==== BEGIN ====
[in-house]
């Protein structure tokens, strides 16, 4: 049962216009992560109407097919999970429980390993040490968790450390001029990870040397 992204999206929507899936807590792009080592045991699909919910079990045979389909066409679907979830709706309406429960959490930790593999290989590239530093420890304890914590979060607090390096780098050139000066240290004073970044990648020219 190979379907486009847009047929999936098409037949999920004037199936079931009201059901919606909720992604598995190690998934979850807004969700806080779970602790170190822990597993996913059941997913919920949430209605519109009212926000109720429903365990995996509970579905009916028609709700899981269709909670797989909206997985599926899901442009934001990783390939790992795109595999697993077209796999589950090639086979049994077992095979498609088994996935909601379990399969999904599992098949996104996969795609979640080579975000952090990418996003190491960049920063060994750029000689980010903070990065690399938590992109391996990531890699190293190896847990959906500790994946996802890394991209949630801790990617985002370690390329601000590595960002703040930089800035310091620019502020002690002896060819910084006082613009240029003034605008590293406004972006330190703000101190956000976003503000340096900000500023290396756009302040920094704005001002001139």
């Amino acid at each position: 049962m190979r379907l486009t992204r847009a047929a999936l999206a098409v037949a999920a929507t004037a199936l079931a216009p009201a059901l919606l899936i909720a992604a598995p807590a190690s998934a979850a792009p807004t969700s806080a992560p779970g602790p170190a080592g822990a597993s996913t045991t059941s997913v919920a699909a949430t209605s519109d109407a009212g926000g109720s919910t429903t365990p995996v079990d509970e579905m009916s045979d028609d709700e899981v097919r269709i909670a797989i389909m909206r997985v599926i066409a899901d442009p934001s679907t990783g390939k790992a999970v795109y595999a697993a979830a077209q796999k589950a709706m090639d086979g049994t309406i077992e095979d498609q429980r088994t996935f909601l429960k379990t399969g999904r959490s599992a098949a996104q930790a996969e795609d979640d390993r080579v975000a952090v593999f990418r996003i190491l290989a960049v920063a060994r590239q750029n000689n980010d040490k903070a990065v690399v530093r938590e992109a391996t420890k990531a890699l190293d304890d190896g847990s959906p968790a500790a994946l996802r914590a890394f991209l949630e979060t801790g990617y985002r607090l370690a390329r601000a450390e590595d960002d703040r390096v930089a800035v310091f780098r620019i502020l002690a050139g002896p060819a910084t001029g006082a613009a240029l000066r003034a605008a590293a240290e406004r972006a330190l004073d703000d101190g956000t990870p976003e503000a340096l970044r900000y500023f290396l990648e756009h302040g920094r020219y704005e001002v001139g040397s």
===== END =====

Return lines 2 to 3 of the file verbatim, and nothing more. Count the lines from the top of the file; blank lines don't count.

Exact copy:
């Protein structure tokens, strides 16, 4: 049962216009992560109407097919999970429980390993040490968790450390001029990870040397 992204999206929507899936807590792009080592045991699909919910079990045979389909066409679907979830709706309406429960959490930790593999290989590239530093420890304890914590979060607090390096780098050139000066240290004073970044990648020219 190979379907486009847009047929999936098409037949999920004037199936079931009201059901919606909720992604598995190690998934979850807004969700806080779970602790170190822990597993996913059941997913919920949430209605519109009212926000109720429903365990995996509970579905009916028609709700899981269709909670797989909206997985599926899901442009934001990783390939790992795109595999697993077209796999589950090639086979049994077992095979498609088994996935909601379990399969999904599992098949996104996969795609979640080579975000952090990418996003190491960049920063060994750029000689980010903070990065690399938590992109391996990531890699190293190896847990959906500790994946996802890394991209949630801790990617985002370690390329601000590595960002703040930089800035310091620019502020002690002896060819910084006082613009240029003034605008590293406004972006330190703000101190956000976003503000340096900000500023290396756009302040920094704005001002001139």
């Amino acid at each position: 049962m190979r379907l486009t992204r847009a047929a999936l999206a098409v037949a999920a929507t004037a199936l079931a216009p009201a059901l919606l899936i909720a992604a598995p807590a190690s998934a979850a792009p807004t969700s806080a992560p779970g602790p170190a080592g822990a597993s996913t045991t059941s997913v919920a699909a949430t209605s519109d109407a009212g926000g109720s919910t429903t365990p995996v079990d509970e579905m009916s045979d028609d709700e899981v097919r269709i909670a797989i389909m909206r997985v599926i066409a899901d442009p934001s679907t990783g390939k790992a999970v795109y595999a697993a979830a077209q796999k589950a709706m090639d086979g049994t309406i077992e095979d498609q429980r088994t996935f909601l429960k379990t399969g999904r959490s599992a098949a996104q930790a996969e795609d979640d390993r080579v975000a952090v593999f990418r996003i190491l290989a960049v920063a060994r590239q750029n000689n980010d040490k903070a990065v690399v530093r938590e992109a391996t420890k990531a890699l190293d304890d190896g847990s959906p968790a500790a994946l996802r914590a890394f991209l949630e979060t801790g990617y985002r607090l370690a390329r601000a450390e590595d960002d703040r390096v930089a800035v310091f780098r620019i502020l002690a050139g002896p060819a910084t001029g006082a613009a240029l000066r003034a605008a590293a240290e406004r972006a330190l004073d703000d101190g956000t990870p976003e503000a340096l970044r900000y500023f290396l990648e756009h302040g920094r020219y704005e001002v001139g040397s």